This is a MUSH one, so other geek tribes can probably just skip it today.
So, I’ve bee thinking about props and realizing that I have a lot of faulty assumptions. To begin with, I assume that a prop should have a propco simply by virtue of being a prop. That’s bad enough, but more subtly, I think I’ve made a somewhat backward assumption: that propcos are there for the sake of the prop.
That is, the more I think about it, all crap.
Ok, so here’s the thing. Running plots on a MUSH is a pain, especially since consequences and impacts are hard to come by and difficult to implement. Staff can do it, but in the absence of staff, the theory is that a prop controller can have consequences of play reflected in the prop he controls. That seems like a very reasonable model, but how often do you see props handled in that fashion? The default assumption is that it is the propcos job to “look out for the interests” of the prop and to keep it form being abused.
That’s one of those things that makes a lot of sense when you’re hip deep in it, but from a distance looks completely ass backwards. Props do not need protecting. Props are, ultimately, not very important. Their importance is solely in terms of how much they serve play, and they serve play by reflecting consequences. To my mind, if the prop is not in the hands of the person most willing to see it changed by play, it is in the wrong hands.
Now, that’s not to say it needs to be in any hands. For many people, props are an organizational unit of information. They are valuable for the background and playgroup they provide. Those are, absolutely, important things, and while they might require a subject matter expert – someone who knows the lore of the prop and can answer questions about it – that doesn’t mean it needs a propco. The prop might well be off the table in terms of the impact of play, at which point it’s not really a prop at all, just a background element. There’s nothing wrong with that: setting depend on having some elements that aren’t going to be constantly subject to change, and so long as it’s clear what’s “in play” and what is not then all is well.
What’s more, the role of propco is one that gets horribly muddled by the non-prop responsibilities. Being a propco is a responsibility, and while most propcos will agree with that, the reasons they do so are a little different than you might expect. it is not that they feel it’s a lot of work maintaining the prop, it is that by virtue of being propco, they are also de facto head of the playgroup. That means they spend their days herding cats, which is a lot of work. One of the rewards of that work is the social status that comes of being a propco.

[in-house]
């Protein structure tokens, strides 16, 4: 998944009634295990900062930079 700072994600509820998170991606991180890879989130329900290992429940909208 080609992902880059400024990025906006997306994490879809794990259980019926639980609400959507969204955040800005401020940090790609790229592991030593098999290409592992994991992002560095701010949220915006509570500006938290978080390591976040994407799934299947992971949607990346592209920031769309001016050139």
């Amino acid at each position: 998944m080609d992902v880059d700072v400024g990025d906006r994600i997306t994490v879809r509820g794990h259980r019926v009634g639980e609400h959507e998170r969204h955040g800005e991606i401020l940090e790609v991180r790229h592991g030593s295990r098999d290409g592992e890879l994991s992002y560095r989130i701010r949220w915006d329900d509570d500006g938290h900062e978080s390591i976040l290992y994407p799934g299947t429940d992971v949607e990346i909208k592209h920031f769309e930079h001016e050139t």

At this point, it really feels to me like the bad parts of the system really feed back on themselves. Under this one umbrella, “propco” we really have several VERY different roles:
- Keeper of Lore
- Head of Playgroup
- Keeping Prop Dynamic (handling consequences)
- VIP of the Game
Is it any wonder that props end up static, fiercely guarded little principalities? Keeping the prop dynamic is the least rewarding of the roles, and is often in conflict with the other priorities. If a playgroup is tied to a prop, then taking consequences to the plot is often at odds with your responsibility to the playgroup. If you dig the social status of being a propco, diminishing your prop diminishes your status. Subject matter expertise is the only role that doesn’t conflict with handling consequences, and it’s the one most often farmed out to someone who is not the propco.
I propose that we rethink the prop and see about divvying up these responsibilities a bit. First and foremost, separate the props from the setting elements. The simple act of saying that the element-owner can concentrate on other priorities will remove a huge amount of stress from the system. By calling out the props that can be impacted by play, and putting them in the hands of players who have a vested interest in seeing them change (which may mean players external to the prop, to prevent conflicts of interest) you free props up to be more play centric, and that would be a welcome thing.
What’s more, it would also relax play in the fixed elements. If people know that play cannot substantially change something, and come to trust that, they will often get much more relaxed about short term consequences, knowing that the long term smooths it all out. Remote elements become more playable because there’s no sense of needing to clear your play with the propco.
Other roles would, I suspect, sort themselves out. People have a way of finding leaders and social currency no matter what the situation. And this would by no means be a panacea – the first danger i imagine is that we’d end up with propcos who only allow their preferred playgroup to make changes in their personal element of the setting. That’s inconvenient (though if done properly might work very organically), but since staff have fewer props to worry about, it’s not hard to keep an eye on who is changing what, and watch for trends.
Whatever the solution, the bottom line is that a lot of what we do with props today is out of habit more than anything else, and like any habit, it merits some examination to see if our actions are really serving our goals.
1 – Yes, it needs a catchier name